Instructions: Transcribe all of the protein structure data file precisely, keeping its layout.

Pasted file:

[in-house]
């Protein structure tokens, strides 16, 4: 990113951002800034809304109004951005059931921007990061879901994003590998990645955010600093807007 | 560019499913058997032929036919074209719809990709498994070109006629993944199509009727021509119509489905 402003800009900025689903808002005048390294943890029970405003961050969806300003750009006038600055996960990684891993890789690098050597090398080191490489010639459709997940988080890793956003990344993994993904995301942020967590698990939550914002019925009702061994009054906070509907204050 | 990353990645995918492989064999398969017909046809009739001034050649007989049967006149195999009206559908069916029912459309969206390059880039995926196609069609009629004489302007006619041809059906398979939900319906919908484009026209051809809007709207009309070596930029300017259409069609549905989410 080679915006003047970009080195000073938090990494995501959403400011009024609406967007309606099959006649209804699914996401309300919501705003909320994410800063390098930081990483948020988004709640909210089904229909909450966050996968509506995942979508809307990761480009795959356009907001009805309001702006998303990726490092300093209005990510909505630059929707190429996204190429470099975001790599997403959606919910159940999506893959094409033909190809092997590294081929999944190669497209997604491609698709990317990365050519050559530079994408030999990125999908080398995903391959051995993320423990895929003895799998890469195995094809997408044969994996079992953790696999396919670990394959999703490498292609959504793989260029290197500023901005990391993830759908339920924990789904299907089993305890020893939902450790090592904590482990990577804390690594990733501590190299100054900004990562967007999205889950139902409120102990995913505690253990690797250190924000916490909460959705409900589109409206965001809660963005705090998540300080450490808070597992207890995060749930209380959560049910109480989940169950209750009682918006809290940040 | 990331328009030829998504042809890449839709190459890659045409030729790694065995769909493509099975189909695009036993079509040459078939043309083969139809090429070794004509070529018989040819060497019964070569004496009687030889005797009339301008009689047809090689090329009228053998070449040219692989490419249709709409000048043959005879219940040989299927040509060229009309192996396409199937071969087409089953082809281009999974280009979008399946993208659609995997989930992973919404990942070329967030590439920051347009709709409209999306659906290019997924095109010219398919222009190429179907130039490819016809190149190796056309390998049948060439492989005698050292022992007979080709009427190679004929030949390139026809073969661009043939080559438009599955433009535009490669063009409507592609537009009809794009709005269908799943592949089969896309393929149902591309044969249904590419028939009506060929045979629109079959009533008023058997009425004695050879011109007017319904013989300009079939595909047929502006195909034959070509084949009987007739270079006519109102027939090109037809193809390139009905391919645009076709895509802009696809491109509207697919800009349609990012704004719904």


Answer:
[in-house]
């Protein structure tokens, strides 16, 4: 990113951002800034809304109004951005059931921007990061879901994003590998990645955010600093807007 | 560019499913058997032929036919074209719809990709498994070109006629993944199509009727021509119509489905 402003800009900025689903808002005048390294943890029970405003961050969806300003750009006038600055996960990684891993890789690098050597090398080191490489010639459709997940988080890793956003990344993994993904995301942020967590698990939550914002019925009702061994009054906070509907204050 | 990353990645995918492989064999398969017909046809009739001034050649007989049967006149195999009206559908069916029912459309969206390059880039995926196609069609009629004489302007006619041809059906398979939900319906919908484009026209051809809007709207009309070596930029300017259409069609549905989410 080679915006003047970009080195000073938090990494995501959403400011009024609406967007309606099959006649209804699914996401309300919501705003909320994410800063390098930081990483948020988004709640909210089904229909909450966050996968509506995942979508809307990761480009795959356009907001009805309001702006998303990726490092300093209005990510909505630059929707190429996204190429470099975001790599997403959606919910159940999506893959094409033909190809092997590294081929999944190669497209997604491609698709990317990365050519050559530079994408030999990125999908080398995903391959051995993320423990895929003895799998890469195995094809997408044969994996079992953790696999396919670990394959999703490498292609959504793989260029290197500023901005990391993830759908339920924990789904299907089993305890020893939902450790090592904590482990990577804390690594990733501590190299100054900004990562967007999205889950139902409120102990995913505690253990690797250190924000916490909460959705409900589109409206965001809660963005705090998540300080450490808070597992207890995060749930209380959560049910109480989940169950209750009682918006809290940040 | 990331328009030829998504042809890449839709190459890659045409030729790694065995769909493509099975189909695009036993079509040459078939043309083969139809090429070794004509070529018989040819060497019964070569004496009687030889005797009339301008009689047809090689090329009228053998070449040219692989490419249709709409000048043959005879219940040989299927040509060229009309192996396409199937071969087409089953082809281009999974280009979008399946993208659609995997989930992973919404990942070329967030590439920051347009709709409209999306659906290019997924095109010219398919222009190429179907130039490819016809190149190796056309390998049948060439492989005698050292022992007979080709009427190679004929030949390139026809073969661009043939080559438009599955433009535009490669063009409507592609537009009809794009709005269908799943592949089969896309393929149902591309044969249904590419028939009506060929045979629109079959009533008023058997009425004695050879011109007017319904013989300009079939595909047929502006195909034959070509084949009987007739270079006519109102027939090109037809193809390139009905391919645009076709895509802009696809491109509207697919800009349609990012704004719904």